PCE price index, a key inflation measure, rose modestly in July

Core inflation met consensus expectations today, with goods prices declining and shelter inflation continuing to moderate, said Zillow Senior Economist Orphe Divounguy.

The personal consumption expenditures (PCE) price index, excluding food and energy, rose 0.2% in July after increasing 0.2% in June, the Commerce Department said Friday. Meanwhile, core PCE — the Federal Reserve’s preferred inflation gauge — also rose 0.2% month-over-month. On a year-to-year basis, the core PCE rose 4.2% in July, up from 4.1% in June and still more than double the Federal Reserve’s target of 2%.

“The 4.2% uptick core PCE index suggested that inflation is still very sticky, despite the mild monthly changes showing some signs of cooling. It might boost the odds of another rate hike in the next FOMC meeting but we will get a much clearer picture after tomorrow’s jobs report,” said Jiayi Xu, economist at Realtor.com.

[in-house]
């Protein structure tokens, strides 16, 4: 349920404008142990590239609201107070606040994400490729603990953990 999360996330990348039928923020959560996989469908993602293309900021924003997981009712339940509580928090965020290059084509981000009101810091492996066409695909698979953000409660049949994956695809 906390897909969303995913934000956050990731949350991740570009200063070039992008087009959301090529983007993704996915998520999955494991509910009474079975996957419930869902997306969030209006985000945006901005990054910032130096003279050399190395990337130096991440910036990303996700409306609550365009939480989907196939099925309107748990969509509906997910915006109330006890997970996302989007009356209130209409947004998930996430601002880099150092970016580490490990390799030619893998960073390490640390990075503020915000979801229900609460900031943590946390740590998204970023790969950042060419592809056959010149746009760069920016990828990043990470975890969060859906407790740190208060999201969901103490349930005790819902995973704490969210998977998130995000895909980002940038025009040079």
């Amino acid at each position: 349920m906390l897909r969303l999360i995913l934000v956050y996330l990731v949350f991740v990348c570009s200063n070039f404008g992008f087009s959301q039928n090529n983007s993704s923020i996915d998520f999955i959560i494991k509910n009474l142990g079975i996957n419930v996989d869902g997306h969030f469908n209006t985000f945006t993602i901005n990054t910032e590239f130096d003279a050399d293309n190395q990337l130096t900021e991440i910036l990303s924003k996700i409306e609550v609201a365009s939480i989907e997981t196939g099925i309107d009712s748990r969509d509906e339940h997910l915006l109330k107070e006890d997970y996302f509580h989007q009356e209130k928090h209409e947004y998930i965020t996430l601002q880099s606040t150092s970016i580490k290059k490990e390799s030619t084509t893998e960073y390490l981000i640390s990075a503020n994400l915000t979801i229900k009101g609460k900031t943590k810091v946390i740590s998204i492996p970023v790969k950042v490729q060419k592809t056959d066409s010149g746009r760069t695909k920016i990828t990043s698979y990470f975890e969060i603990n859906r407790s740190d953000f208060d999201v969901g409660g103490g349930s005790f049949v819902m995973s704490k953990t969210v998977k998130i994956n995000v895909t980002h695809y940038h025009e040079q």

In July, Fed officials lifted interest rates to a 22-year high, hoping to cool the economy. Chairman Jerome Powell reiterated that the Fed would be watching inflation and other economic readings as the Federal Open Market Committee weighs raising rates again in mid-September. 

Core prices rose at a 2.9% annualized rate over the previous three months. Simultaneously, tighter financial conditions caused the labor market to cool and income growth is slowing. 

However, consumer spending ticked up this summer as the personal savings rate declined, noted Divounguy.

“While rapidly expanding consumer spending could remain a concern for the Federal Reserve, the bigger than expected slowdown in income growth indicates that the spending uptick could be short-lived,” added Divounguy.